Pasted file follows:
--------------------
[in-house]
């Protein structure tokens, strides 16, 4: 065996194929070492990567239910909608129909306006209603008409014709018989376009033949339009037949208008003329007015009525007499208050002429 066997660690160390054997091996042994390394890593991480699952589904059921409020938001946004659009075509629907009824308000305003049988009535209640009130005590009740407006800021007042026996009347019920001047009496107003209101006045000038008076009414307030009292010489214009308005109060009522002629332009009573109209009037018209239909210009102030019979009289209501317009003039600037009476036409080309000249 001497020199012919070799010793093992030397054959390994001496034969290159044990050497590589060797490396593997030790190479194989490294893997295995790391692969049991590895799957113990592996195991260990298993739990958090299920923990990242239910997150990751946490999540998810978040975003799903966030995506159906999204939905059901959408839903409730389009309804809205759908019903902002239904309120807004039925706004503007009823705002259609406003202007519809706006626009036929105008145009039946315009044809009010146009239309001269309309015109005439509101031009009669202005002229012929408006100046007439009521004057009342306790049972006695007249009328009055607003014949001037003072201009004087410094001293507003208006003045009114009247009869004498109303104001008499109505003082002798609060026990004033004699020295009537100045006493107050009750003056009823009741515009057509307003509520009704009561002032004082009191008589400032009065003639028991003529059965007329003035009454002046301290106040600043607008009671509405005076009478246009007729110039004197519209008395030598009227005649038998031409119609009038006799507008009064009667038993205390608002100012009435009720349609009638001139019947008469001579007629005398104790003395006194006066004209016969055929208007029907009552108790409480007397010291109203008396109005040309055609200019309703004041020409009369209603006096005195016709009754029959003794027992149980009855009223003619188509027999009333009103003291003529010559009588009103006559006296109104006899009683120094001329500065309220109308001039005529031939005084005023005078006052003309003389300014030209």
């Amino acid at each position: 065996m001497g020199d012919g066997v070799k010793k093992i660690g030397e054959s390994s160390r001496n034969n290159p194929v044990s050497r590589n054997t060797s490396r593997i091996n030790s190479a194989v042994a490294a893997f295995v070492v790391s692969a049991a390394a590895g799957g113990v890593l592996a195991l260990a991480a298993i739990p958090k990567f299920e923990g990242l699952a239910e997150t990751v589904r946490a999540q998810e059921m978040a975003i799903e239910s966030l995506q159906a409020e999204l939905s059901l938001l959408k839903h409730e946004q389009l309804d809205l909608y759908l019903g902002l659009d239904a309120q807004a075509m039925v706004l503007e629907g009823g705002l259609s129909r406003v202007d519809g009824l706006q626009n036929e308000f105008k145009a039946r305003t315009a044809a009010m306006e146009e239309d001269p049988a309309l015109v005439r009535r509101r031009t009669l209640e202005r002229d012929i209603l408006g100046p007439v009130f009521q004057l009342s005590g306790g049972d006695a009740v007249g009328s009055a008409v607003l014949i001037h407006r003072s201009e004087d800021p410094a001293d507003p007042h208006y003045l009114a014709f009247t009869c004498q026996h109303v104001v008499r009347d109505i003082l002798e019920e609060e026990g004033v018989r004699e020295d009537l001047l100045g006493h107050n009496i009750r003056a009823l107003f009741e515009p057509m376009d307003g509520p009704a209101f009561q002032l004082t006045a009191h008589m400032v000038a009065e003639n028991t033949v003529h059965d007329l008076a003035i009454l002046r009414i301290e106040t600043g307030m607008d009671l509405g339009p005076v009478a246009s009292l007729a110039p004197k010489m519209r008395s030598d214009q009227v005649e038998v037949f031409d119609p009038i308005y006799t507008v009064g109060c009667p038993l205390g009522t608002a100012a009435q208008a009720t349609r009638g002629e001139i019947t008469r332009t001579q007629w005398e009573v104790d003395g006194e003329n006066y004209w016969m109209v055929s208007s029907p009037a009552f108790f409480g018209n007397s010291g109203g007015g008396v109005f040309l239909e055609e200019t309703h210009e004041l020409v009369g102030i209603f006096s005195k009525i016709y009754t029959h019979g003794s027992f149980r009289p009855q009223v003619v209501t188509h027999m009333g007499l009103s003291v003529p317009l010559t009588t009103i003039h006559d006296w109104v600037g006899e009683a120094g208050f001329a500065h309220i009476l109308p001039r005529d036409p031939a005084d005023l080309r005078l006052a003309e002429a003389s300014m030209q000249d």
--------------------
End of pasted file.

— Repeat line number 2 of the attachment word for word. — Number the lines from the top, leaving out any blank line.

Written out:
């Protein structure tokens, strides 16, 4: 065996194929070492990567239910909608129909306006209603008409014709018989376009033949339009037949208008003329007015009525007499208050002429 066997660690160390054997091996042994390394890593991480699952589904059921409020938001946004659009075509629907009824308000305003049988009535209640009130005590009740407006800021007042026996009347019920001047009496107003209101006045000038008076009414307030009292010489214009308005109060009522002629332009009573109209009037018209239909210009102030019979009289209501317009003039600037009476036409080309000249 001497020199012919070799010793093992030397054959390994001496034969290159044990050497590589060797490396593997030790190479194989490294893997295995790391692969049991590895799957113990592996195991260990298993739990958090299920923990990242239910997150990751946490999540998810978040975003799903966030995506159906999204939905059901959408839903409730389009309804809205759908019903902002239904309120807004039925706004503007009823705002259609406003202007519809706006626009036929105008145009039946315009044809009010146009239309001269309309015109005439509101031009009669202005002229012929408006100046007439009521004057009342306790049972006695007249009328009055607003014949001037003072201009004087410094001293507003208006003045009114009247009869004498109303104001008499109505003082002798609060026990004033004699020295009537100045006493107050009750003056009823009741515009057509307003509520009704009561002032004082009191008589400032009065003639028991003529059965007329003035009454002046301290106040600043607008009671509405005076009478246009007729110039004197519209008395030598009227005649038998031409119609009038006799507008009064009667038993205390608002100012009435009720349609009638001139019947008469001579007629005398104790003395006194006066004209016969055929208007029907009552108790409480007397010291109203008396109005040309055609200019309703004041020409009369209603006096005195016709009754029959003794027992149980009855009223003619188509027999009333009103003291003529010559009588009103006559006296109104006899009683120094001329500065309220109308001039005529031939005084005023005078006052003309003389300014030209």